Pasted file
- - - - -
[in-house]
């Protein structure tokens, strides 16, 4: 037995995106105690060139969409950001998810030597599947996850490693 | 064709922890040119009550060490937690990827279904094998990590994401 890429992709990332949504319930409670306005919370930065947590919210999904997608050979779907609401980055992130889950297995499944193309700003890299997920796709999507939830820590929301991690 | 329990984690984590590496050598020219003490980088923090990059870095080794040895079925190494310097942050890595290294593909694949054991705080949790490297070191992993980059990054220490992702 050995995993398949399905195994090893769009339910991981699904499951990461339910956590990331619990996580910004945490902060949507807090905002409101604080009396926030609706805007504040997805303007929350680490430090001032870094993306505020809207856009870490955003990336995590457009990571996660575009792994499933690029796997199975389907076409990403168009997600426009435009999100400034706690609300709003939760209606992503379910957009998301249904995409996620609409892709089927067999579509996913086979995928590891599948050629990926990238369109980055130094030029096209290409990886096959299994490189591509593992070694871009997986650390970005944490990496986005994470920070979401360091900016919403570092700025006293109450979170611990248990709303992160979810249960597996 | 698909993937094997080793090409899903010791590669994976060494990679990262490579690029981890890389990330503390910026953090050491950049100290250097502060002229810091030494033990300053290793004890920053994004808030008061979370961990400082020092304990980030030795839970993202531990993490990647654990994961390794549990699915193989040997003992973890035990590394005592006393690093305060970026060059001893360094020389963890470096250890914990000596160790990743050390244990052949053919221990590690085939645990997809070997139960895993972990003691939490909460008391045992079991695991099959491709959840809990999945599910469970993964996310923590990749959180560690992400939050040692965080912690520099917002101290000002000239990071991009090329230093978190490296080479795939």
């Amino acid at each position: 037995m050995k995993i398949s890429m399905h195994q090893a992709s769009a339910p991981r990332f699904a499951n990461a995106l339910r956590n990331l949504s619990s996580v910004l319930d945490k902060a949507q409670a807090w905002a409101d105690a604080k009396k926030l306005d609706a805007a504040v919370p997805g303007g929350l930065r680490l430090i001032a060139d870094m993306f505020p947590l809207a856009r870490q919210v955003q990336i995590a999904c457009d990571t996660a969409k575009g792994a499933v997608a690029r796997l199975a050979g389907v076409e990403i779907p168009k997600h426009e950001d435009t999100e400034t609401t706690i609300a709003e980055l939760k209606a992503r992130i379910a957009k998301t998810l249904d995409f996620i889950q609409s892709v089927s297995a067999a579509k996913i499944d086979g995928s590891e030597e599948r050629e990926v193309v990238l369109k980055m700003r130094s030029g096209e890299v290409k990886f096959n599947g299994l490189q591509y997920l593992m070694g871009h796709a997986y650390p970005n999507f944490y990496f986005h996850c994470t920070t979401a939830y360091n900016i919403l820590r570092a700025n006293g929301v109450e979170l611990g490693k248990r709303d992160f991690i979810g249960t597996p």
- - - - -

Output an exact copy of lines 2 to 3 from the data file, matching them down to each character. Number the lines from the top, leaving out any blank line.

């Protein structure tokens, strides 16, 4: 037995995106105690060139969409950001998810030597599947996850490693 | 064709922890040119009550060490937690990827279904094998990590994401 890429992709990332949504319930409670306005919370930065947590919210999904997608050979779907609401980055992130889950297995499944193309700003890299997920796709999507939830820590929301991690 | 329990984690984590590496050598020219003490980088923090990059870095080794040895079925190494310097942050890595290294593909694949054991705080949790490297070191992993980059990054220490992702 050995995993398949399905195994090893769009339910991981699904499951990461339910956590990331619990996580910004945490902060949507807090905002409101604080009396926030609706805007504040997805303007929350680490430090001032870094993306505020809207856009870490955003990336995590457009990571996660575009792994499933690029796997199975389907076409990403168009997600426009435009999100400034706690609300709003939760209606992503379910957009998301249904995409996620609409892709089927067999579509996913086979995928590891599948050629990926990238369109980055130094030029096209290409990886096959299994490189591509593992070694871009997986650390970005944490990496986005994470920070979401360091900016919403570092700025006293109450979170611990248990709303992160979810249960597996 | 698909993937094997080793090409899903010791590669994976060494990679990262490579690029981890890389990330503390910026953090050491950049100290250097502060002229810091030494033990300053290793004890920053994004808030008061979370961990400082020092304990980030030795839970993202531990993490990647654990994961390794549990699915193989040997003992973890035990590394005592006393690093305060970026060059001893360094020389963890470096250890914990000596160790990743050390244990052949053919221990590690085939645990997809070997139960895993972990003691939490909460008391045992079991695991099959491709959840809990999945599910469970993964996310923590990749959180560690992400939050040692965080912690520099917002101290000002000239990071991009090329230093978190490296080479795939």
């Amino acid at each position: 037995m050995k995993i398949s890429m399905h195994q090893a992709s769009a339910p991981r990332f699904a499951n990461a995106l339910r956590n990331l949504s619990s996580v910004l319930d945490k902060a949507q409670a807090w905002a409101d105690a604080k009396k926030l306005d609706a805007a504040v919370p997805g303007g929350l930065r680490l430090i001032a060139d870094m993306f505020p947590l809207a856009r870490q919210v955003q990336i995590a999904c457009d990571t996660a969409k575009g792994a499933v997608a690029r796997l199975a050979g389907v076409e990403i779907p168009k997600h426009e950001d435009t999100e400034t609401t706690i609300a709003e980055l939760k209606a992503r992130i379910a957009k998301t998810l249904d995409f996620i889950q609409s892709v089927s297995a067999a579509k996913i499944d086979g995928s590891e030597e599948r050629e990926v193309v990238l369109k980055m700003r130094s030029g096209e890299v290409k990886f096959n599947g299994l490189q591509y997920l593992m070694g871009h796709a997986y650390p970005n999507f944490y990496f986005h996850c994470t920070t979401a939830y360091n900016i919403l820590r570092a700025n006293g929301v109450e979170l611990g490693k248990r709303d992160f991690i979810g249960t597996p």